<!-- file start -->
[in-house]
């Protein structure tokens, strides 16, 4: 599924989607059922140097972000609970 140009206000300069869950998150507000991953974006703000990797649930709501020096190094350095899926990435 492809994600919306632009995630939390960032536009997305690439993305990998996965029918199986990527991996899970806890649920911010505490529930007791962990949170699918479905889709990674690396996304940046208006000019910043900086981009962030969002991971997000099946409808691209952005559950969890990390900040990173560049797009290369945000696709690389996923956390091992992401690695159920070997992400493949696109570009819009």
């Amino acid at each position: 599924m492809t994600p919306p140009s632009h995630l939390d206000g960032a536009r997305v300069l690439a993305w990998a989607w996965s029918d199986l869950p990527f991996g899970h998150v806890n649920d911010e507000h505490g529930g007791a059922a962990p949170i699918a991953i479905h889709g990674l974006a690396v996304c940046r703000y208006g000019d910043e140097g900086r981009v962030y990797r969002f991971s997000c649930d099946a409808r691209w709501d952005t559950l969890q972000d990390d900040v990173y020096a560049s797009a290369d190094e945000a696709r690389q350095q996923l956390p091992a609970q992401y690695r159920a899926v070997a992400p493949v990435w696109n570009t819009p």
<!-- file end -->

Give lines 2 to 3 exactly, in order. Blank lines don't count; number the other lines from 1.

């Protein structure tokens, strides 16, 4: 599924989607059922140097972000609970 140009206000300069869950998150507000991953974006703000990797649930709501020096190094350095899926990435 492809994600919306632009995630939390960032536009997305690439993305990998996965029918199986990527991996899970806890649920911010505490529930007791962990949170699918479905889709990674690396996304940046208006000019910043900086981009962030969002991971997000099946409808691209952005559950969890990390900040990173560049797009290369945000696709690389996923956390091992992401690695159920070997992400493949696109570009819009």
């Amino acid at each position: 599924m492809t994600p919306p140009s632009h995630l939390d206000g960032a536009r997305v300069l690439a993305w990998a989607w996965s029918d199986l869950p990527f991996g899970h998150v806890n649920d911010e507000h505490g529930g007791a059922a962990p949170i699918a991953i479905h889709g990674l974006a690396v996304c940046r703000y208006g000019d910043e140097g900086r981009v962030y990797r969002f991971s997000c649930d099946a409808r691209w709501d952005t559950l969890q972000d990390d900040v990173y020096a560049s797009a290369d190094e945000a696709r690389q350095q996923l956390p091992a609970q992401y690695r159920a899926v070997a992400p493949v990435w696109n570009t819009p």